Aus Building Costs on the Rise: Construction Industry Faces Tough Times

Construction costs in Australia are set to increase significantly over the next few years, with experts predicting a jump of more than 30 percent in some cities. This rise is driven by strong demand, government spending, rising wages, and labor shortages, making it increasingly challenging to build affordable housing. The situation is expected to persist for several years, aligning with the Labor government’s goal to build 1.2 million homes by 2030.

Engineering group Arcadis has provided data showing that building costs are anticipated to rise by 28 percent in Perth, 34 percent in Melbourne, and upwards of 39 percent in Sydney between 2023 and 2028. Brisbane is also expected to see costs rise by 34.4 percent, having already experienced the strongest growth this year due to above-inflation wage increases.

The Australian Bureau of Statistics reported a 5.5 percent increase in the total number of dwellings approved in May, which brought the 12-month increase to 14.9 percent. This is still far below the federal government’s target of 240,000 dwellings.

Paul Bidwell, chief executive of Master Builders Queensland, emphasized that there is no immediate relief in sight for rising construction costs until issues with skilled migration are resolved. The shortage of skilled labor continues to put pressure on the industry, exacerbating the already high costs of construction.

KPMG’s chief economist, Brendan Rynne, pointed out that insolvencies, while problematic in terms of interest and interest rates, have a dual impact on the labor market. On one hand, they can help ease the shortage by freeing up labor, but on the other hand, they can worsen the situation by reducing the number of active construction firms.

The compounding effects of these factors create a challenging environment for the construction industry. As wages rise and labor remains scarce, the cost of building homes increases, making it difficult to meet the high demand for affordable housing. Government initiatives to stimulate construction through spending are adding to the demand, but without addressing the root causes of labor shortages and rising wages, these efforts may fall short of their goals.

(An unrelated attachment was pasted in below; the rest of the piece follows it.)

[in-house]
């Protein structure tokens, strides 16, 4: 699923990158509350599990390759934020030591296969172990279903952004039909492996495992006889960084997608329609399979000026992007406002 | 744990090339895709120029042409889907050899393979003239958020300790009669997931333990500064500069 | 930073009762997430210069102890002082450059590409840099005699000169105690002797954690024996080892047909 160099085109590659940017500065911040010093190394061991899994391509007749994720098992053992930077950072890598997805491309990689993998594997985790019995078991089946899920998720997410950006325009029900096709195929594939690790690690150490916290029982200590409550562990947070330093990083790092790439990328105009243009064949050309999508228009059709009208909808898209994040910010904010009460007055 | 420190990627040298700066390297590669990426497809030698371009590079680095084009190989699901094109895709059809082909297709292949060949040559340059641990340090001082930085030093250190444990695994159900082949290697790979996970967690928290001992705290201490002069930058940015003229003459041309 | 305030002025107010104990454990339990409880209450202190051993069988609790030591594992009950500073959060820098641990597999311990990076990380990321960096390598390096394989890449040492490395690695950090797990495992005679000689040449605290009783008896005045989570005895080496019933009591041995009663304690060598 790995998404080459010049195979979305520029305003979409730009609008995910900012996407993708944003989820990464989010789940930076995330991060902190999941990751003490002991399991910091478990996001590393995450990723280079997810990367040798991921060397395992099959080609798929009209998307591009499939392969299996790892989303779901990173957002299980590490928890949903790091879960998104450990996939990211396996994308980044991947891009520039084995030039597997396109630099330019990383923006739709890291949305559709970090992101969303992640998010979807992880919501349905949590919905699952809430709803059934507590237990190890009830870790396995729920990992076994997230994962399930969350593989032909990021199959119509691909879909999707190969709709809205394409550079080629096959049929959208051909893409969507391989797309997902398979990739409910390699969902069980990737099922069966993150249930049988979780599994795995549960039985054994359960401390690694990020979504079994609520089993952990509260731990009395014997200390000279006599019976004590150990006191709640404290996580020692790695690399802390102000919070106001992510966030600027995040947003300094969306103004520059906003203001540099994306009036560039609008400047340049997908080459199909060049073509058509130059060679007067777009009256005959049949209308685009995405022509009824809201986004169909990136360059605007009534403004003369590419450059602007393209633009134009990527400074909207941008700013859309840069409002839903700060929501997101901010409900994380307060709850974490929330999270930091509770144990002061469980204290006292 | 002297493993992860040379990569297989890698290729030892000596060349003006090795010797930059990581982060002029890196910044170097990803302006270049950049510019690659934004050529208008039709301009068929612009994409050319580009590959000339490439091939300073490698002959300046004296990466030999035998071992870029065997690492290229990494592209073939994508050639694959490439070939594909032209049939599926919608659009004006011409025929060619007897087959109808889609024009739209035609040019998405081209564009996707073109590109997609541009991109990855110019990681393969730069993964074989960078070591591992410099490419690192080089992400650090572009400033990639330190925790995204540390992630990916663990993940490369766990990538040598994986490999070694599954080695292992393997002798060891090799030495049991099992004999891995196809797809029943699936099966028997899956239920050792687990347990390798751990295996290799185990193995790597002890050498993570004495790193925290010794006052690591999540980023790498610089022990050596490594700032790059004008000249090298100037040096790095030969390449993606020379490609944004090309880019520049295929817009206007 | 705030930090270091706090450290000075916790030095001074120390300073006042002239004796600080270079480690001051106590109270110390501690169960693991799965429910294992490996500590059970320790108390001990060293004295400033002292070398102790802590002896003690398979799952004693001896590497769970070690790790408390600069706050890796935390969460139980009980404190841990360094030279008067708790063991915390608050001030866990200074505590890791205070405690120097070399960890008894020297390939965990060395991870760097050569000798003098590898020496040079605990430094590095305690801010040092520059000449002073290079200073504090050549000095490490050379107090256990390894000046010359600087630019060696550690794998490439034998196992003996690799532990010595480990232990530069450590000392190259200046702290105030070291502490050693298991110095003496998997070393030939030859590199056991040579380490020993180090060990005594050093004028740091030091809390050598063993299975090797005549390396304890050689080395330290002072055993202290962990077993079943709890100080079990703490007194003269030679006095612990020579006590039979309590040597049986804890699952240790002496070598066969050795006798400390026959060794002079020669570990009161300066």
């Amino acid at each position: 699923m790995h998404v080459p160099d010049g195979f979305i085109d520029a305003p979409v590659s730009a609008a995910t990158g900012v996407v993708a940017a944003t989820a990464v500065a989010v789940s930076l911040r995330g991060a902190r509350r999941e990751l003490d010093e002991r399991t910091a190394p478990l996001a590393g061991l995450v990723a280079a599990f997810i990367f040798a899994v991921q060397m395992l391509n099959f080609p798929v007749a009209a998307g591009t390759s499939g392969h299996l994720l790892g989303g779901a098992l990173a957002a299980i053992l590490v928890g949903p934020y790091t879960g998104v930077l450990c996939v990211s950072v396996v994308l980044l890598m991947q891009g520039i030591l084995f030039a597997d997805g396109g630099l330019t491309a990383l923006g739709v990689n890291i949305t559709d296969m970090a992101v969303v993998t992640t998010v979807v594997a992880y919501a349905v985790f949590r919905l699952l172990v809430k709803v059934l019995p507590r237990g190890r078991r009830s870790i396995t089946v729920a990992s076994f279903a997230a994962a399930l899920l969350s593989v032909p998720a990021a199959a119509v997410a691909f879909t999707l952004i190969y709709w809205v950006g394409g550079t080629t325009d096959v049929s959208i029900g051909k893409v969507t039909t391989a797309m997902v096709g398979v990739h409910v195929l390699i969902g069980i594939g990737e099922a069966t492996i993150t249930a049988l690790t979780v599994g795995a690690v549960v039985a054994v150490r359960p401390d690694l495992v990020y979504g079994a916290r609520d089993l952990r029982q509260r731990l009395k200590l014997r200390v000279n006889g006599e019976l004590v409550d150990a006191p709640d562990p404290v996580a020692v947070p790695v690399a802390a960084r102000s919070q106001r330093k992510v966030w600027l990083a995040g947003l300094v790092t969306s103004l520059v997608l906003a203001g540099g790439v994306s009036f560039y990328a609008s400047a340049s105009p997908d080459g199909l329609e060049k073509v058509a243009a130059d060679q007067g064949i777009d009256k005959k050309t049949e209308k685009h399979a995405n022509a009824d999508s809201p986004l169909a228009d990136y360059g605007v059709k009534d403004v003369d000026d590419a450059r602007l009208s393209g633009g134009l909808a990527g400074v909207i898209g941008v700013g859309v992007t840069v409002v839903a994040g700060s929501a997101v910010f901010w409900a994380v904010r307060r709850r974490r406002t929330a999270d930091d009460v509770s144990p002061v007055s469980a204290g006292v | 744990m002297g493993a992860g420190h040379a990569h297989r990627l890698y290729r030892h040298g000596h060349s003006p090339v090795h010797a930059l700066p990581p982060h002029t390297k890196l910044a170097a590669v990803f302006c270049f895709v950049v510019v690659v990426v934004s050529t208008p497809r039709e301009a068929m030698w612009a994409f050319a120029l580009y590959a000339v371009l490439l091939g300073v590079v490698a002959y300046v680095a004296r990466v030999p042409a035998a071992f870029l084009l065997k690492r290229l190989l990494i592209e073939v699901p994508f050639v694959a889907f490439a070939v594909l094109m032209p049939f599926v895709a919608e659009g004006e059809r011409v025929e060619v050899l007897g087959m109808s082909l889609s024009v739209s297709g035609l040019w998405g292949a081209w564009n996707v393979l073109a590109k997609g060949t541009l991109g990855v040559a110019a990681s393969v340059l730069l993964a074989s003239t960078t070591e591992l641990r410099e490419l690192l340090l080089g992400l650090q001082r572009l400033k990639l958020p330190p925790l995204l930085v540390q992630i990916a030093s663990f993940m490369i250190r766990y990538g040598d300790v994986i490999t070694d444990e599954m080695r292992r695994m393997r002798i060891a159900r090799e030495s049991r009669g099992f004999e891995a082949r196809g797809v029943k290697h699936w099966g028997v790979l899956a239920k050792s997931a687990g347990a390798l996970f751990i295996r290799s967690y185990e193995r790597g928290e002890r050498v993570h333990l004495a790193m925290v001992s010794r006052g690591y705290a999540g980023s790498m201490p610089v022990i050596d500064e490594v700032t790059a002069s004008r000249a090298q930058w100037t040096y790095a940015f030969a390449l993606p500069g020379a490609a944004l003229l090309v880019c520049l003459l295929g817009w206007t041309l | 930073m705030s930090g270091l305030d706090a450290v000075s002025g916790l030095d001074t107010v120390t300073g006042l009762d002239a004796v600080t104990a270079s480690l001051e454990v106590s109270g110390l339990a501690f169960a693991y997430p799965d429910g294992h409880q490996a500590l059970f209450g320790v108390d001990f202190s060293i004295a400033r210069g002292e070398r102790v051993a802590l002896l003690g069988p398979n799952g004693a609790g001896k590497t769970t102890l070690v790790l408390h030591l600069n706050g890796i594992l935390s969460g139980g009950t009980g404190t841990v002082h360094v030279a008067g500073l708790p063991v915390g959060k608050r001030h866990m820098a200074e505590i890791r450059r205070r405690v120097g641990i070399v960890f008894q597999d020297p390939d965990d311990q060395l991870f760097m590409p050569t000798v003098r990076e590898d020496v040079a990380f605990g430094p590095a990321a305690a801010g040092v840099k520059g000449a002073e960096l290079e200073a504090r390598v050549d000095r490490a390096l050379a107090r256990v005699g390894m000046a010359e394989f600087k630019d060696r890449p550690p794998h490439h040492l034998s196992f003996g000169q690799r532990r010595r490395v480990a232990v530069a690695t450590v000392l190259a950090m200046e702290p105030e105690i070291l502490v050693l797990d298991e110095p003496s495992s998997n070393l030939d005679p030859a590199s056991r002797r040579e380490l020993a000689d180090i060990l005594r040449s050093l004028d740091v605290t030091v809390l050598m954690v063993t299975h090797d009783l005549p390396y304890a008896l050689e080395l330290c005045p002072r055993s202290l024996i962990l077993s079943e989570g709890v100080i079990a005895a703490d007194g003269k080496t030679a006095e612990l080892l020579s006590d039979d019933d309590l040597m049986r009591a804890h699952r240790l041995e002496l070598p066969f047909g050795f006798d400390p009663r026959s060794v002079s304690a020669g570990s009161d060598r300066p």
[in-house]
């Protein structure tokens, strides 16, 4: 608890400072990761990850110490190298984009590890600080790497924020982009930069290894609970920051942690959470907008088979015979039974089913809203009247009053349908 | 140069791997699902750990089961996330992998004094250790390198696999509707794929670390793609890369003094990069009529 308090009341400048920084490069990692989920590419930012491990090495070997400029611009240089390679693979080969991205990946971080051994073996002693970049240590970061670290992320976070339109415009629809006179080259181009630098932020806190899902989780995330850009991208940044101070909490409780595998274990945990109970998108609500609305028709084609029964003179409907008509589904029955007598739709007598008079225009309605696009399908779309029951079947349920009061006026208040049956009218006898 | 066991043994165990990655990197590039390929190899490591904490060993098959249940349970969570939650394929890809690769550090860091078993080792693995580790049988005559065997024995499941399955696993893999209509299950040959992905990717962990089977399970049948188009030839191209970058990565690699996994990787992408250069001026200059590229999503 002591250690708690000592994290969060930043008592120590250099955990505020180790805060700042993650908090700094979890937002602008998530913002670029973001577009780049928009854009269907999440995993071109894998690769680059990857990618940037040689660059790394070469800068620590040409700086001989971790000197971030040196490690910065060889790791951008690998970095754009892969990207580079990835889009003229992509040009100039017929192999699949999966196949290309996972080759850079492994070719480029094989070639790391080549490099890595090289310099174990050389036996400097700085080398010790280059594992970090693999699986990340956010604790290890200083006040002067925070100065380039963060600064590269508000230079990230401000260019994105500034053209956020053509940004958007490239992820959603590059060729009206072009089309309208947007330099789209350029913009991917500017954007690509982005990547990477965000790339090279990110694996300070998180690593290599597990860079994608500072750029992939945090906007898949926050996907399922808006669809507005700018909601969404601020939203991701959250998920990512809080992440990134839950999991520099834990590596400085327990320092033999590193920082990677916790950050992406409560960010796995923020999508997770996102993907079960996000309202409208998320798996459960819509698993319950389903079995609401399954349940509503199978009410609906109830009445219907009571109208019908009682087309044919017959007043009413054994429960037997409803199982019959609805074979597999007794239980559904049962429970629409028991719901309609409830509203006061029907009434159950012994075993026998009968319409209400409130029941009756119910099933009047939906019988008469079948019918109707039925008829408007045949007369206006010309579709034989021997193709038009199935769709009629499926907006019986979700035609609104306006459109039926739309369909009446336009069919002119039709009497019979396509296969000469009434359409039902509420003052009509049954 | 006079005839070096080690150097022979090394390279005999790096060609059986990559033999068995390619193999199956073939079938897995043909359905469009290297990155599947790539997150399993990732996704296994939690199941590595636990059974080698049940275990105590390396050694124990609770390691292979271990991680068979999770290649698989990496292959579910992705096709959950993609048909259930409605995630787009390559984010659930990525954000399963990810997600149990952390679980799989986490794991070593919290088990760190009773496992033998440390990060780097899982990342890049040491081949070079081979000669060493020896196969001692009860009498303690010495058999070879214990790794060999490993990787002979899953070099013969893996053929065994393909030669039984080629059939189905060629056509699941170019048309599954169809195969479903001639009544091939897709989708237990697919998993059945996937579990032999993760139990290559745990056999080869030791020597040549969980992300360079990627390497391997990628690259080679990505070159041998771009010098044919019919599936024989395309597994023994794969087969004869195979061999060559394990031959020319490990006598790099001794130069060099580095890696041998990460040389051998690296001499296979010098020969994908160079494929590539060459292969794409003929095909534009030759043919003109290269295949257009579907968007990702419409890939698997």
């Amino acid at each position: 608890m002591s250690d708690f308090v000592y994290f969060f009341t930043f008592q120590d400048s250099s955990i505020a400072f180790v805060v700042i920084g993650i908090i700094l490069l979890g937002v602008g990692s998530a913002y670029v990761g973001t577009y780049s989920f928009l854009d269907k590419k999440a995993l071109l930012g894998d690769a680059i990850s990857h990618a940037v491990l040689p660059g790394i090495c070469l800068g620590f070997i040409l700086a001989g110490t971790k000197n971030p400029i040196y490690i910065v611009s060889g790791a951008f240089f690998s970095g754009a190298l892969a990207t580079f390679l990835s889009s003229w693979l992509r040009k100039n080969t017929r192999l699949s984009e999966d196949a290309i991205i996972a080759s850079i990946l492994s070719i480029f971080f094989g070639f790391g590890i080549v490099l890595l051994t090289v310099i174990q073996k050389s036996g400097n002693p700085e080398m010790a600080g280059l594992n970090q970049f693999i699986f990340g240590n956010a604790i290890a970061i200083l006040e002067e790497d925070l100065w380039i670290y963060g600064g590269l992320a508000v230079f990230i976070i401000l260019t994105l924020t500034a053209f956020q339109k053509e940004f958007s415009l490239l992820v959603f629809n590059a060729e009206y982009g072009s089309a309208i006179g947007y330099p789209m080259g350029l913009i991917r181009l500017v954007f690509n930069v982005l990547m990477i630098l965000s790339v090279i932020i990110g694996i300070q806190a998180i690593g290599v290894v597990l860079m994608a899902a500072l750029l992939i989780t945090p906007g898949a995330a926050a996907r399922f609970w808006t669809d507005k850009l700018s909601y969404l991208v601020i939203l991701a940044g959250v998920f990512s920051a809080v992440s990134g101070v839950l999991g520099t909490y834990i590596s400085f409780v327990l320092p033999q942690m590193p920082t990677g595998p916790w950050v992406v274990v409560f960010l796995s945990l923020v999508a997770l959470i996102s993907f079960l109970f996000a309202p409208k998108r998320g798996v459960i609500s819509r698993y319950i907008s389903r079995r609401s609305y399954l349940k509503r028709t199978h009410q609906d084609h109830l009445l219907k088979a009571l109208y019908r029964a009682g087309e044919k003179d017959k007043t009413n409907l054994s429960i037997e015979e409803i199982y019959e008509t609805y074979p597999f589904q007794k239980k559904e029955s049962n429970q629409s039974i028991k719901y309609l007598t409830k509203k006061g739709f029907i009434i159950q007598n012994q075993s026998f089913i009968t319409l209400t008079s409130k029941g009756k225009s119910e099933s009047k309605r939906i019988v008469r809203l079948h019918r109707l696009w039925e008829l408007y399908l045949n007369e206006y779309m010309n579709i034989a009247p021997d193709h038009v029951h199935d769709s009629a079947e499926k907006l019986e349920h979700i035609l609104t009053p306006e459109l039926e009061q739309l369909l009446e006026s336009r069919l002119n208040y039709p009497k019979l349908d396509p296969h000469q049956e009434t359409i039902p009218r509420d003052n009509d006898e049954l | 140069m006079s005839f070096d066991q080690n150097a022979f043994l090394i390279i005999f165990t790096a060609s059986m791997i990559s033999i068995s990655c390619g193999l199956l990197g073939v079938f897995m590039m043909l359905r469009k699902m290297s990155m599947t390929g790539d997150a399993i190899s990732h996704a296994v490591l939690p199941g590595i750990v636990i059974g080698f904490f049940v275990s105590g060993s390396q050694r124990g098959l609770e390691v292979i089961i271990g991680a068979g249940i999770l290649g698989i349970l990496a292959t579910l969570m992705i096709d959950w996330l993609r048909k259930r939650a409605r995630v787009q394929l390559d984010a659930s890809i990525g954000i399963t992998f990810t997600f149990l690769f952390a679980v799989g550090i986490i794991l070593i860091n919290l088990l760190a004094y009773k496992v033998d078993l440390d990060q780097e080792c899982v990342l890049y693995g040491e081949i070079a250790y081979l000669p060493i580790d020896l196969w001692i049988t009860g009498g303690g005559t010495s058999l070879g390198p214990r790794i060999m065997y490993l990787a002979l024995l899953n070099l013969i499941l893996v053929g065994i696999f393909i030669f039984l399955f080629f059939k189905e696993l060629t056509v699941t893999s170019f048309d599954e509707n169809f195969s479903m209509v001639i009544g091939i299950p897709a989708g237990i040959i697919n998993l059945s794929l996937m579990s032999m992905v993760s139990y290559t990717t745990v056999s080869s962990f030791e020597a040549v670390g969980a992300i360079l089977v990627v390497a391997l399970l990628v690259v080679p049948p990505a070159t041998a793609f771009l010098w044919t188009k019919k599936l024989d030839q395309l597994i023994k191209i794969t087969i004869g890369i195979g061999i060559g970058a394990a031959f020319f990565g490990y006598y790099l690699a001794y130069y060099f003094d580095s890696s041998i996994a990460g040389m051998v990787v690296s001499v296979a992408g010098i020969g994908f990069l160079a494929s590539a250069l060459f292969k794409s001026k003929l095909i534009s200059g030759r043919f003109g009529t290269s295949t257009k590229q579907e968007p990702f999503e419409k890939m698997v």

The Labor government’s ambitious target of building 1.2 million homes by 2030 is a key driver of current construction activity. However, achieving this target will require significant changes to the current landscape, including improvements in skilled migration policies and strategies to manage wage growth effectively.

The rise in construction costs also has broader implications for the economy. As costs increase, the affordability of housing decreases, potentially leading to a housing crisis if supply cannot keep up with demand. This could have a ripple effect, impacting everything from mortgage rates to the overall economic stability of the country.

Efforts to address these challenges are ongoing. Industry stakeholders are calling for more robust policies to support skilled migration and for measures to manage wage inflation. Without these changes, the construction industry may struggle to meet the growing demand for new housing, further exacerbating the affordability crisis.

The current state of the construction industry underscores the need for a multifaceted approach to policy and regulation. By addressing labor shortages, managing wage growth, and balancing demand with sustainable building practices, Australia can work towards stabilizing construction costs and ensuring the availability of affordable housing for its citizens.

The Australian construction industry is facing significant challenges as it grapples with rising costs, labor shortages, and high demand. The path forward will require coordinated efforts from government, industry, and stakeholders to create a sustainable and affordable housing market.

With inputs from a story in The Australian.


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Maria Irene
Maria Irene
Maria Irene is a multi-faceted journalist with a focus on various domains including Cryptocurrency, NFTs, Real Estate, Energy, and Macroeconomics. With over a year of experience, she has produced an array of video content, news stories, and in-depth analyses. Her journalistic endeavours also involve a detailed exploration of the Australia-India partnership, pinpointing avenues for mutual collaboration. In addition to her work in journalism, Maria crafts easily digestible financial content for a specialised platform, demystifying complex economic theories for the layperson. She holds a strong belief that journalism should go beyond mere reporting; it should instigate meaningful discussions and effect change by spotlighting vital global issues. Committed to enriching public discourse, Maria aims to keep her audience not just well-informed, but also actively engaged across various platforms, encouraging them to partake in crucial global conversations.


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